A special merit of the Delegated Act is the blend of visionary spirit and pragmatism reflected in its clever approach to the issue of communication standards.

It leaves room for realizing the vision of an integrated use of ITS-G5 according to IEEE-Standard 802.11p and radio-based Vehicle2x communication (C-V2x).

ITS-G5 is a mature technology for Car2x applications in the 5.9 GHz band: It serves as the basis for safety-relevant short range communication, prepares optimally for the system redundancy required for the higher stages of autonomous driving, and is already implemented in most of the ongoing projects in the EU.

5G can improve the communication link to the traffic control center and the automobile cloud solutions, but only if new base stations are built. ITS-G5 (802.11p) would also require a new infrastructure, which could however be implemented on the basis of existing structures.

From Siemens’ perspective, the Act comes at just the right time: The digitalization of our roads and streets is already in full swing.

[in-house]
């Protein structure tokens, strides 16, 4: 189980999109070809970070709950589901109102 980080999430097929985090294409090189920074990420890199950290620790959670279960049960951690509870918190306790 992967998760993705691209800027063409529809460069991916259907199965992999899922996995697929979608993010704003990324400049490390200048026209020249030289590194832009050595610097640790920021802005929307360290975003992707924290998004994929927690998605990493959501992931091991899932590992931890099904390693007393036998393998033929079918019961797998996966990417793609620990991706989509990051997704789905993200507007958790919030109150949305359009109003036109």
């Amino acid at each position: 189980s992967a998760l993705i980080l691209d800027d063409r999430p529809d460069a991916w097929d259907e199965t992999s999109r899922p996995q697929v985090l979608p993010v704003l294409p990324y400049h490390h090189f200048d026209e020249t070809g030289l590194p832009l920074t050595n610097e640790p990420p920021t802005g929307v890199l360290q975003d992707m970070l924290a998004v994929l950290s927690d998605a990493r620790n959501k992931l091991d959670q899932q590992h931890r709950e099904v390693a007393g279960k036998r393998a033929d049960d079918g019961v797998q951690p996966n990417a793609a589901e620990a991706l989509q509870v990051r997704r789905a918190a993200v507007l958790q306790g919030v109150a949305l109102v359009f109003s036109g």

In the future, connected cars will warn each other of potential hazards such as accidents or black ice.

They will know about the location of roadworks and the switching phases of traffic lights and be able to react accordingly.

The drivers will benefit from safer, more convenient and faster travel with lower emissions.

For this, situation relevant information about coordinated green phases, congestion, roadworks, wrong-way drivers etc. must be made available directly inside the car, in urban traffic as well as on the motorway.

More information means less congestion and fewer injured.